I was often bored in school except for Mrs. Dodgeâ€™s high school English class. She scared me. Not just each week but each day she required us to write an essay. She was my Superman. That daily deadline set me on a lifelong path of loving words and leaning into deadlines.
For all thoseÂ great teachers and those lost students who didnâ€™t have a Mrs. Dodge, the upcoming movieÂ Waiting for â€˜Supermanâ€™ is aÂ provocative call to arms. ItÂ follows the lives of five public school students in a lottery, each hoping to be among the lucky ones who get into a good (charter) school.
After seeing the movie,Â DonorChoose founder, Charles Best was so outraged that he joined forces with the movie producer and the publisher, PublicAffairs, in a smart partnership to get more peopleÂ motivated to support public school reform.
Why write about a movie in a blog about the power of partnering?
Because it offers another specificÂ example of how businesses and not-for-profits that serve the same kind of people can come together around a sweet spot of mutual benefit to generate more money, visibility and other support for an advocated action than they could alone.
As I describe this partnership think of the emotional hot point of your work or interest â€“ and your top goal. Then look for other businesses and groups that share that passion in better serving â€œourâ€ common situation â€“ and how you could join forces to reach and involve more people.
Here is the movie-centered partnership then the four steps you can take to adapt it to your situation.
Offer People MultipleÂ Ways to Participate
Prior to the October release ofÂ Waiting for Superman by the social activist film production companyÂ Participant Media, partnerÂ PublicAffairs produced a companion book. Each book will include a unique code that those who buy it can enter on DonorsChoose.org and have $15 donated to the school or their choice.
Momentum Builds to Join, Once You Have Your First Partners
Another partner sweetened the pot. When publisherÂ Houghton Mifflin Harcourt joined the WaitingforSuperman.com â€œPledge Progress Meterâ€ it offered to provide $100,000 worth of new childrenâ€™s books to U.S. libraries in need - if 60,000 people signed theÂ pledge to see the Guggenheimâ€™s documentary when it opens. Donating your products or services is the most cost-effective way to participate, of course.
Encourage Groups of All Sizes to Find a Way to Participate
The more kinds of organizations and individuals that are offered aÂ way to participate the more credible and compelling your campaign becomes.
What-if Dream Scenario
What if the partners recruited major national retailers that want to reach the market of parents like The Gap. ViaÂ Foursquare and/orÂ Groupon they could make special offers (fulfilled by the retailers) to spur movie ticket sales, especially on that crucial first weekend the movie comes out.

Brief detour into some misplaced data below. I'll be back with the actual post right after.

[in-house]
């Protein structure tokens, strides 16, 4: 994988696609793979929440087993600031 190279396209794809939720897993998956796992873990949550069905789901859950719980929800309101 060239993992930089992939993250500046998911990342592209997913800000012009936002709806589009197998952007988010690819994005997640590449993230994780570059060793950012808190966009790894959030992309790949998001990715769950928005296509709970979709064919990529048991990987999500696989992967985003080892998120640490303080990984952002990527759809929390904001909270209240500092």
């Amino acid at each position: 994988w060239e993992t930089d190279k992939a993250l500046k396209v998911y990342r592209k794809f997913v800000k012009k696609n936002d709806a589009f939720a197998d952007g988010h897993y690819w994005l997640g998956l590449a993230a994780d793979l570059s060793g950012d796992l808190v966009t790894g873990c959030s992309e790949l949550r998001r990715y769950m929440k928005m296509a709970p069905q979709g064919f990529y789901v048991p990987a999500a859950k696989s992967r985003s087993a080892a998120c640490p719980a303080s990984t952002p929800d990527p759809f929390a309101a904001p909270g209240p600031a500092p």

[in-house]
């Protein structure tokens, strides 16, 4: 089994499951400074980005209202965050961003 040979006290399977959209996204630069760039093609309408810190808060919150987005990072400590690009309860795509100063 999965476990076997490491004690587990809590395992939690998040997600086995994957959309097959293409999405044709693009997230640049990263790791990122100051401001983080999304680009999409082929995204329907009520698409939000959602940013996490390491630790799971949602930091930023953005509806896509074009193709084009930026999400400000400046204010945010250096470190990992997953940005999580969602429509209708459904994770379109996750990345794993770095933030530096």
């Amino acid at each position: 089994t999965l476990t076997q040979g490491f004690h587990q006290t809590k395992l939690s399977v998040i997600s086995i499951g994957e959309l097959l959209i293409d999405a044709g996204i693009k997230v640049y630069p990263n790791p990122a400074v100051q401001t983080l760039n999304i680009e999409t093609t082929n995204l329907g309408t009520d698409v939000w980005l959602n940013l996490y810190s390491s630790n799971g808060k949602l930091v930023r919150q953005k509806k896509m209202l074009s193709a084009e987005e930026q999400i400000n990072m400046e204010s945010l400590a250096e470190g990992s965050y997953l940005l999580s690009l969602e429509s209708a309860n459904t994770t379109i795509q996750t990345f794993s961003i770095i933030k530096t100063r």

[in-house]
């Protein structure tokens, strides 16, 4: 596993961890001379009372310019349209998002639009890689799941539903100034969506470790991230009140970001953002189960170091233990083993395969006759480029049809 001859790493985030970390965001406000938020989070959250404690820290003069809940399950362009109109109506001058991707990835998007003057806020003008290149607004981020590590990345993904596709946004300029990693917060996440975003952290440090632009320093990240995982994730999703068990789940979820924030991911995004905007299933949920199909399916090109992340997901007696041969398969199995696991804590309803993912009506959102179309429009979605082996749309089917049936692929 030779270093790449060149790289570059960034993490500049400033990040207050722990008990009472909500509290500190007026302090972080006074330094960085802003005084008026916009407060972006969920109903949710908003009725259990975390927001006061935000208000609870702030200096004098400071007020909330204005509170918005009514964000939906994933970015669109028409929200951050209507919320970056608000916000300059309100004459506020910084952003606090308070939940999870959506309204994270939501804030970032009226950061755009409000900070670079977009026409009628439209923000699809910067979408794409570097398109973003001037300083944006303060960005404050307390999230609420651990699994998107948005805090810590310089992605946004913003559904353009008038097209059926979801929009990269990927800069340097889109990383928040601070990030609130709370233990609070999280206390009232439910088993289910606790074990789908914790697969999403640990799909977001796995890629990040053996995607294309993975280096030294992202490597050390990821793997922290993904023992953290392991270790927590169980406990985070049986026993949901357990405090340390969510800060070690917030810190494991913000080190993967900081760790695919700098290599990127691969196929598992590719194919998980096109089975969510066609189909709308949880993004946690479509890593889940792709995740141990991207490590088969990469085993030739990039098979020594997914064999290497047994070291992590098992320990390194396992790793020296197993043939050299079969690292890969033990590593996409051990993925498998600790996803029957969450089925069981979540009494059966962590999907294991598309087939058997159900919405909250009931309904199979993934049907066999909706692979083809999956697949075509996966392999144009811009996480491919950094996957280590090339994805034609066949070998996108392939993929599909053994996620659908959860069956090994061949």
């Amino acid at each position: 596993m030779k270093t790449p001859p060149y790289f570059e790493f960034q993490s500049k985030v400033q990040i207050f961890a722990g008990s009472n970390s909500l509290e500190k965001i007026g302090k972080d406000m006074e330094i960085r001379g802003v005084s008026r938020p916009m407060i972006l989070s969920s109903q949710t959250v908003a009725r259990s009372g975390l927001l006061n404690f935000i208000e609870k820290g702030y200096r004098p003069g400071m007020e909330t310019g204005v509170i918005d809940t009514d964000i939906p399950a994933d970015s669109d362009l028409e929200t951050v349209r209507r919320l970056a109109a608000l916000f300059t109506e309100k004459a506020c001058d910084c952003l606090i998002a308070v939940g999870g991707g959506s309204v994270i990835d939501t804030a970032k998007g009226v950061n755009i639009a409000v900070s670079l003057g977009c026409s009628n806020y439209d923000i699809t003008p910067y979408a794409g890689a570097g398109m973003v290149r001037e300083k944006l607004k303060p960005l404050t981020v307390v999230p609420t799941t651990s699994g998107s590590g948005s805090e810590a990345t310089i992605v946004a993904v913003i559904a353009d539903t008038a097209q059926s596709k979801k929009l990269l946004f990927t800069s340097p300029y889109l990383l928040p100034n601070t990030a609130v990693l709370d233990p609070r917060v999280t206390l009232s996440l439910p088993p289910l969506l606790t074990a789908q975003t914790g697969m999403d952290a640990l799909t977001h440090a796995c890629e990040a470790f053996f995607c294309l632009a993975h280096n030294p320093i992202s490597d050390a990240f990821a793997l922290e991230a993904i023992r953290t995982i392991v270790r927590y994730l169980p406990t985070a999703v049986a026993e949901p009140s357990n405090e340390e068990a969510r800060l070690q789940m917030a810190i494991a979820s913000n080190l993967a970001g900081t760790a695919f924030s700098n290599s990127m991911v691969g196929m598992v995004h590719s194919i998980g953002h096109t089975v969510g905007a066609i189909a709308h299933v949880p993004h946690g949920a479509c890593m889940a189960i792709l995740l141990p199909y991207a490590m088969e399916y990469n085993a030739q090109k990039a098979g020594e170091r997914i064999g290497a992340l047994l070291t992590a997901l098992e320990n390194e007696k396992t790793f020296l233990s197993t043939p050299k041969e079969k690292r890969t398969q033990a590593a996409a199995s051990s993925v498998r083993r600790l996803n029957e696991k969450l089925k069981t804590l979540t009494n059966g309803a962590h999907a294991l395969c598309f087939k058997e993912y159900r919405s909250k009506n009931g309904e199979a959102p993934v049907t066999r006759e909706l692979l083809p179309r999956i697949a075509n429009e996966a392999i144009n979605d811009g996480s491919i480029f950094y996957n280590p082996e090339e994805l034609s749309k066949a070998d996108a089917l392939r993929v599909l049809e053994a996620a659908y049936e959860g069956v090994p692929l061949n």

The offers might be sweetened for a group of five or more who attend together. Movie theater owners become partners because they would be delighted to promote that offer.
As all partners promote the retailersâ€™ offer (and theÂ traditional andÂ social media cover it) the retailers are able to reach more prospective customers with a â€œhaloâ€-based message and a reason for offer holders to walk through their doors.
Tip: When two or more organizations partner they multiple the number of people they reach and the extra value they can provide
Steps: to Forging Your Own Value-Building Partnership
1. What kind of people do you want to reach?
2. Who else reaches or serves (or could reach or serve) that â€œmarketâ€?
3. What specific action(s) do you want the people in your market to take?
For example, theÂ main site for the movie encourages you to see the movie, read the book and offers ways to learn more, donate or to help a local school.
4. What offer(s) can you and your partners make that will motivate them to act?
As you and your partners advocate actions youâ€™ll know you are succeeding when:
1. Others join you and suggest other supportive actions.
For example, oneÂ tutor mentor suggested the campaign should also show â€œshow kids the importance of college, if they had a college degree themselves. But thatâ€™s what poverty is all about. Itâ€™s people who donâ€™t have high paying jobs, college degrees, etc. How can they be providing the dollars to help teachers? How can they find the time to be mentors? How can they model jobs and college if they have not finished school themselves? â€œ
Thatâ€™s the reward and the penalty of this increasingly complex, connected and bottom-up world. We must become increasingly nimble in forgingÂ partnerships and other kinds ofÂ collaboration so we can respond quickly to seize opportunities and to solve problems.
See more ideas about how to partner at, well, How We Partner